Mama said (and so did Momma)
Mama said there'd be days like this.
And, you know what? Mama didn't lie.
Oh, actually, today wasn't so bad. It's just that when I was about to start working on today's post at my computer, the power went out.
I live in a certain amount of fear about the power going out--that is, I would if I ever stopped to think about it, which I don't but should. Because the truth is I live in a community with an inordinate number of large trees, which seem to come down at the merest whisper of wind and storm, and always onto a power line. And today was truly windy and stormy, so it could easily have been predicted that those lights would flicker and then die.
The moment that happens is always an interesting one, wherein one confronts one's utter dependence on electricity, and the fact that one usually takes it way too much for granted. What, a power outage? To moi? Can't be; I've got work to do.
The moment of hubris passes, and then comes the taking of the inventory. Oh, right, the toilet will only have one flush in it--I forget why, but something to do with a pump. And in the winter, the cold starts seeping in within minutes, reminding me that lingering around the house would not be a good thing. The computer, the post? Fagettabout it. Time to leave and go about the other business of the day.
Ah yes, time to leave. Leave. And then I remember: that wonderfully convenient electric garage door opener has to be disabled. Now, how do I do that, again? Each time it happens, I have to learn anew--get out the manual and the flashlight (even though the day was young, it was so dark a flashlight was needed to read the diagrams).
Then, out to the garage. Piece of cake. Just pull that red lever dangling from a rope on the ceiling, and then lift the garage door manually, the old-fashioned way. But the red lever is just an inch out of my reach, even when I stand on tiptoe. I can unlock the door to the house, go back to the closet and get out the stepstool. But really, is it necessary? And by now I'm late. So I decide to jump and grab the lever at the top of my jump. I used to be quite the leaper, having been a ballet dancer/teacher not so very long ago (those of you who are new to my blog may be surprised at that little bit of history, but please see this).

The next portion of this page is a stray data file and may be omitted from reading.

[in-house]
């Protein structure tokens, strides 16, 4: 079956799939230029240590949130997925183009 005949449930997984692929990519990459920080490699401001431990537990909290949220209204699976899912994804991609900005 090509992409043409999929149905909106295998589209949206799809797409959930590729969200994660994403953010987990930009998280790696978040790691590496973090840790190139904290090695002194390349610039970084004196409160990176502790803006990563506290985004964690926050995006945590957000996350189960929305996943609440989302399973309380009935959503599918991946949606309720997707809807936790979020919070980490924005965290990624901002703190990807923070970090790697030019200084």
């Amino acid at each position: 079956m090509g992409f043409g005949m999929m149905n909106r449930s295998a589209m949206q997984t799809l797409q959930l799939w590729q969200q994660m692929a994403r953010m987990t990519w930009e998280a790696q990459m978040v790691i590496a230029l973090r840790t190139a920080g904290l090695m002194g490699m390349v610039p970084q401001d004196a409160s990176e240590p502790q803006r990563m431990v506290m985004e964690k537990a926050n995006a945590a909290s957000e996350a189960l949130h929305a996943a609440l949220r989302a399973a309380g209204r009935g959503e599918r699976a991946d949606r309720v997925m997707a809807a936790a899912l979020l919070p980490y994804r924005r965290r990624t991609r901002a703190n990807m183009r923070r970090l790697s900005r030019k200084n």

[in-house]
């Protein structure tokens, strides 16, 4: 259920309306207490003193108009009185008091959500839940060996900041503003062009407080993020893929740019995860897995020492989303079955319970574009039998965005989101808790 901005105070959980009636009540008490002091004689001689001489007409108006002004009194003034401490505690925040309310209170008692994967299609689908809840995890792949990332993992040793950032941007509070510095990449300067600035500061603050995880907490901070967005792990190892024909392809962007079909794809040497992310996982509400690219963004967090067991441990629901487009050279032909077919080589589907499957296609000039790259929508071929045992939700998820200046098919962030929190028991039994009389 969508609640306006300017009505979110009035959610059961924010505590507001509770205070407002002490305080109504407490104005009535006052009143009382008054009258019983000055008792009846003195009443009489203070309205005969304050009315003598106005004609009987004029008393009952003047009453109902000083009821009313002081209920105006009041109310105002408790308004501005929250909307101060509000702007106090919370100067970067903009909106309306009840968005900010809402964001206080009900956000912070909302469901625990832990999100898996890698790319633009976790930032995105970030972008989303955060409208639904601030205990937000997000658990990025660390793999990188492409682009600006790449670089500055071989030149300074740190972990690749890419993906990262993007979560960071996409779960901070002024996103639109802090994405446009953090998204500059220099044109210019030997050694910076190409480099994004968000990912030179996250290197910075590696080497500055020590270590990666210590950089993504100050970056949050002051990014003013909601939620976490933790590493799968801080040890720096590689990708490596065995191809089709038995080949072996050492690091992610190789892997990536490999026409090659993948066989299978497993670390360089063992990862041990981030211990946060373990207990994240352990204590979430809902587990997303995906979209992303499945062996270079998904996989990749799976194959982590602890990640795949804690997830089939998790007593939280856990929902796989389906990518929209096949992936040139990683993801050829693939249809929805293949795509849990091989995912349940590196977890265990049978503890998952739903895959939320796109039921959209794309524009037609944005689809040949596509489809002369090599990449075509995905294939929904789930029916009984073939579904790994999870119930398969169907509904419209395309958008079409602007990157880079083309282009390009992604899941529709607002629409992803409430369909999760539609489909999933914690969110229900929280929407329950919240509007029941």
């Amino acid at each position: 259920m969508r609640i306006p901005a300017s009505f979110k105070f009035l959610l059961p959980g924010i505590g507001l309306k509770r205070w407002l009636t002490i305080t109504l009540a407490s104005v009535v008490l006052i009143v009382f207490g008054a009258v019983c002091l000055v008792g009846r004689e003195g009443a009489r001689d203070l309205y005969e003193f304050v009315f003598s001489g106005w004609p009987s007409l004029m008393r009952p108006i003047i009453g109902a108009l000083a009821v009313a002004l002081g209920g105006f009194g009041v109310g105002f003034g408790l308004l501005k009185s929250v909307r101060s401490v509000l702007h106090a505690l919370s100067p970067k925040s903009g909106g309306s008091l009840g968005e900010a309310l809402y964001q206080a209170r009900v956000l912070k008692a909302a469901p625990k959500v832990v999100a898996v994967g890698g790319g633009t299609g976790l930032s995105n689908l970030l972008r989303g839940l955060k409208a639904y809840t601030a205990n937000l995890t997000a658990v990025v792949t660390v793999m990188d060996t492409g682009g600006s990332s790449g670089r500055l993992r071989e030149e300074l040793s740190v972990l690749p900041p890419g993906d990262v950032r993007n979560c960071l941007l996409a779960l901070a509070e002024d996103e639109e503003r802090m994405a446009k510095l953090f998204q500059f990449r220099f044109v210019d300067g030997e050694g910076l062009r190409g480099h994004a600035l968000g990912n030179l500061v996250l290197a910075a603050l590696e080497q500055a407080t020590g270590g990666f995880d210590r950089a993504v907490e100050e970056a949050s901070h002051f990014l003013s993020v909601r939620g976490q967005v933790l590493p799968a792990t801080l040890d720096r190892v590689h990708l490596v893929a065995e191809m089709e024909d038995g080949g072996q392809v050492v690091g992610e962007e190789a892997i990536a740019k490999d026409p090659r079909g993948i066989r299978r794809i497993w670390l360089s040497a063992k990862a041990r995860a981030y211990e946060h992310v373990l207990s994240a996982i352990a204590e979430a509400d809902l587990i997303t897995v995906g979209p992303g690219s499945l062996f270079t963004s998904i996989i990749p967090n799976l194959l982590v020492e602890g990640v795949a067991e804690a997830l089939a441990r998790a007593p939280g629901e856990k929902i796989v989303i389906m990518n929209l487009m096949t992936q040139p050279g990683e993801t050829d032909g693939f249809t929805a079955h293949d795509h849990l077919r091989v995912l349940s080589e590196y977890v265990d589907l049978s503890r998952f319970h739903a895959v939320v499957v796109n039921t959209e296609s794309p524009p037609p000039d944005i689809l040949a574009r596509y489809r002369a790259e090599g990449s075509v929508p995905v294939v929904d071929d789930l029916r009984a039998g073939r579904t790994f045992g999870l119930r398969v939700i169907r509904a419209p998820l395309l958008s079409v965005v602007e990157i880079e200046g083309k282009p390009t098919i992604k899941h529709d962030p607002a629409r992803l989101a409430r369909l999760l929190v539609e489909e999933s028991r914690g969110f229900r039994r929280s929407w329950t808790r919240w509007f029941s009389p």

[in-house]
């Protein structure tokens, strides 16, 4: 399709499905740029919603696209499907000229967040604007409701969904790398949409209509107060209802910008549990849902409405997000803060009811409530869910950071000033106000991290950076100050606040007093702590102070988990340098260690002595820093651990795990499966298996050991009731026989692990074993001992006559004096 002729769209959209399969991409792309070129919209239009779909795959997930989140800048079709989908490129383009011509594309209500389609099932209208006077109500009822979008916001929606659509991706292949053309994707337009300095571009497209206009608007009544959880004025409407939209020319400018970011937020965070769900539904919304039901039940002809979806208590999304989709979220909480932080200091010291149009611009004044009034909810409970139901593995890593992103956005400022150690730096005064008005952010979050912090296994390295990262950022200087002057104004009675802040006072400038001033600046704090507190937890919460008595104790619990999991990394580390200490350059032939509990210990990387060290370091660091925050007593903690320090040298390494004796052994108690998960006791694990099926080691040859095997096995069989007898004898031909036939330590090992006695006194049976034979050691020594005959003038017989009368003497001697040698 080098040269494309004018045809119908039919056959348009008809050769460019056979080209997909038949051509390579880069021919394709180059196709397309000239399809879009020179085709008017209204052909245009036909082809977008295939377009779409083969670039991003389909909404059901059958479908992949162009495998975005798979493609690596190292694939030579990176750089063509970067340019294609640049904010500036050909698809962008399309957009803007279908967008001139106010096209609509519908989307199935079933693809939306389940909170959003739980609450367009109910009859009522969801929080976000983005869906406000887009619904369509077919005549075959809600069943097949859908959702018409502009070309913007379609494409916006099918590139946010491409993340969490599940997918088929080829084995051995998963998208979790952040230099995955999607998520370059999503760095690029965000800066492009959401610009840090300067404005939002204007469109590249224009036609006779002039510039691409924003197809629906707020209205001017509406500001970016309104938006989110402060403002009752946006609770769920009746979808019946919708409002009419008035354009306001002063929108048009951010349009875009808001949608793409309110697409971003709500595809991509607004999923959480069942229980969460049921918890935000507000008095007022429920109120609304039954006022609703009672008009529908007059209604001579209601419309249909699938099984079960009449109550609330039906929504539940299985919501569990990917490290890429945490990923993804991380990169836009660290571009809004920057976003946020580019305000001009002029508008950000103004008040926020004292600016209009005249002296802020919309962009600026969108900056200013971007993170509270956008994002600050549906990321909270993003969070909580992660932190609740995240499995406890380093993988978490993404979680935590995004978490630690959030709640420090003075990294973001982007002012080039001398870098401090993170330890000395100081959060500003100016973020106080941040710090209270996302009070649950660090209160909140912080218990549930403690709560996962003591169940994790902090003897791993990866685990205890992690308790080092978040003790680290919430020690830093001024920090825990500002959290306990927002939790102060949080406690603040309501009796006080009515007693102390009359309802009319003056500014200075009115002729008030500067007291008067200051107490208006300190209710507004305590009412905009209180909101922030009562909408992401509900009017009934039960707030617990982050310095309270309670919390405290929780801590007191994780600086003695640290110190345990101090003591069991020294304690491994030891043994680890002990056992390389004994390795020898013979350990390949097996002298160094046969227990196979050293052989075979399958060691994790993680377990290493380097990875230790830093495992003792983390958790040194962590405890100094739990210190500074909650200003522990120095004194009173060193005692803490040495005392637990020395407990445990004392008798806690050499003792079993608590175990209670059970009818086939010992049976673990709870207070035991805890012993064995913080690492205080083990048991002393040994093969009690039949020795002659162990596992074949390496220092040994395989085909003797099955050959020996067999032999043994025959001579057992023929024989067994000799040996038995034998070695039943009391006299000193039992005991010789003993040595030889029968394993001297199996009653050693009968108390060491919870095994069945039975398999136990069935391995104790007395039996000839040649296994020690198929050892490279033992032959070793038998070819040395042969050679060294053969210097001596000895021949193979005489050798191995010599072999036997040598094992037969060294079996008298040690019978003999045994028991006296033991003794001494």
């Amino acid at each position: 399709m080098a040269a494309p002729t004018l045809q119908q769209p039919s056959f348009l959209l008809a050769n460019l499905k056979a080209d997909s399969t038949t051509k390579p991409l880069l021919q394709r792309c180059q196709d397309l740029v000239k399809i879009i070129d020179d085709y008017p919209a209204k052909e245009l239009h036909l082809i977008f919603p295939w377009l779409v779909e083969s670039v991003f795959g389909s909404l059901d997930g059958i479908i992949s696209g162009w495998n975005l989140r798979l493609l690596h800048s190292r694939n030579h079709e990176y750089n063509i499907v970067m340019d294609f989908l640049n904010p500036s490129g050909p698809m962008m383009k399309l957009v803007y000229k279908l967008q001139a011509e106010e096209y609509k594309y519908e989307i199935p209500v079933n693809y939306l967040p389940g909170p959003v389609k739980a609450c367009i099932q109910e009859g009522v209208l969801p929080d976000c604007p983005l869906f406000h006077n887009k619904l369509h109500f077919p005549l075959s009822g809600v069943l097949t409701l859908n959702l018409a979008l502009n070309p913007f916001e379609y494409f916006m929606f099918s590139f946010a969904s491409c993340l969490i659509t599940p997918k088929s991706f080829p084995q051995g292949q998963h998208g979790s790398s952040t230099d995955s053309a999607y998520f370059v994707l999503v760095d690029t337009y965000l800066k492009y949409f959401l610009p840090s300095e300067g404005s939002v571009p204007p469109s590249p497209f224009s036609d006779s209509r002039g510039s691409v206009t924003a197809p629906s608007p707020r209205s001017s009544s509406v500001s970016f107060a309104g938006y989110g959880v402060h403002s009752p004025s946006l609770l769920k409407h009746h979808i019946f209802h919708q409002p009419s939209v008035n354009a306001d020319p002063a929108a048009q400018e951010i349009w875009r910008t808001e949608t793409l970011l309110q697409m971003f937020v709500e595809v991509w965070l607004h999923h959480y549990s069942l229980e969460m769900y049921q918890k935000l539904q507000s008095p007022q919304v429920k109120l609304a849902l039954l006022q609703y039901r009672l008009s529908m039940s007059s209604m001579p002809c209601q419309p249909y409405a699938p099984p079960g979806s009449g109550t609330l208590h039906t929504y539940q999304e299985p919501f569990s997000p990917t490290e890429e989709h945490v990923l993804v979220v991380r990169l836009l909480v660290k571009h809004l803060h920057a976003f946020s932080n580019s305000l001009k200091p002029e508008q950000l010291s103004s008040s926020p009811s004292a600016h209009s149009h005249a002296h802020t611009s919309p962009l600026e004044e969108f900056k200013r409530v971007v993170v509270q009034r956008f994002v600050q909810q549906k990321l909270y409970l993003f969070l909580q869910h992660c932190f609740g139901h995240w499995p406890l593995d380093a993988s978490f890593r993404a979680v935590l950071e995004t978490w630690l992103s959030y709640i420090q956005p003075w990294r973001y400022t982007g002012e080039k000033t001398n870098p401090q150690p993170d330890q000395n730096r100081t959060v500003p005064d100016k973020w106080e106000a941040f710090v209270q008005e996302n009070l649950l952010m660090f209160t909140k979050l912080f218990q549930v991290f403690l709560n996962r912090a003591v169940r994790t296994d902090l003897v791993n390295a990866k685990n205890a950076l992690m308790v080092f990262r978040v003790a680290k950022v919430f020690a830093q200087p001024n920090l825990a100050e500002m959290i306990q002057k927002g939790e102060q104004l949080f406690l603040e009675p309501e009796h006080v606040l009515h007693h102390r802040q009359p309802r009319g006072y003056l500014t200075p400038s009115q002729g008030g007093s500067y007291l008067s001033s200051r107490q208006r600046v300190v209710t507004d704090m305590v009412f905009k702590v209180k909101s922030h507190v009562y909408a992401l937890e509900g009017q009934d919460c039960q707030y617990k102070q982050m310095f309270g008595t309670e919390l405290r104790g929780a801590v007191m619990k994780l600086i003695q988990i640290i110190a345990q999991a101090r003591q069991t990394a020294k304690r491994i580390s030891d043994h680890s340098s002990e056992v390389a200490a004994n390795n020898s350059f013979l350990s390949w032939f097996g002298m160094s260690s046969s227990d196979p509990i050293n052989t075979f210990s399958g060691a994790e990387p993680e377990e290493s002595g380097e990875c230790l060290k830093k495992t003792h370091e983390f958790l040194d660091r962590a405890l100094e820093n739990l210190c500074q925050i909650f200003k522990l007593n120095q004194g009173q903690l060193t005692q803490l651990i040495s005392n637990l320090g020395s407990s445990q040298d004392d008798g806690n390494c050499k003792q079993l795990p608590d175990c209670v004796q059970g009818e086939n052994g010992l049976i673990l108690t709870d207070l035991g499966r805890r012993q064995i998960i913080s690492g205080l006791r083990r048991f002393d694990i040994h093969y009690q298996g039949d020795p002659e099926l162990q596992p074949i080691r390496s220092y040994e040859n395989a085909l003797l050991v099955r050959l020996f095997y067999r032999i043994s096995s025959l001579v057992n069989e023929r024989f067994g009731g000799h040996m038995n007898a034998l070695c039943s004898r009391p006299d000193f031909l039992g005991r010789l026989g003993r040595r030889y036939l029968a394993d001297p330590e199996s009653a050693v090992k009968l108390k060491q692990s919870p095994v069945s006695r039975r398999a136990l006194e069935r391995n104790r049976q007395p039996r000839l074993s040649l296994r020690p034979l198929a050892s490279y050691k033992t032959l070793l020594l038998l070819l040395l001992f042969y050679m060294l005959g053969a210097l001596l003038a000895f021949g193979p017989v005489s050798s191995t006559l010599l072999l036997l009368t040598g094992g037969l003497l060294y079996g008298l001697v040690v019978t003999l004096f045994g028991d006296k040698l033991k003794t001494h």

Well, I guess it's been longer than I thought between leaps. Or maybe I'm not used to leaping on a concrete floor. Because somewhere between up and down (it didn't seem to be on the landing; it seemed to happen in the air) I got a sudden sharpish pain in the ankle that went down the foot.
Expletives undeleted, I hobbled around the garage, and found that I could at least walk, although with pain. So I set off.
The rest of the day I'll skip, except to say it involved, among other things: getting lost; an umbrella turning inside-out; and being knocked off the treadmill three times when the power at my workout place failed and then started, failed and then started, failed and then started.
So the post I was going to write turned into this one. I may write the other one and post it tonight, or I may wait till tomorrow.
And this may be as good a time as any to say to those who've been waiting for my next "change" post that it's about two-thirds written, and my prediction is that I'll be posting it some time early next week.
What did I learn today? A lesson I already knew: not only am I not in control of the big things, I'm not even in control of the little things. And in the great vastness of the universe, these are all indeed little things.
And I also learned, to my stupendous surprise (and after some heavy Googling), that in those song lyrics I linked to at the beginning of this piece, it's not "Momma said" and "Momma didn't lie," it's "Mama said" and "Mama didn't lie." After all these years, it's nice to know.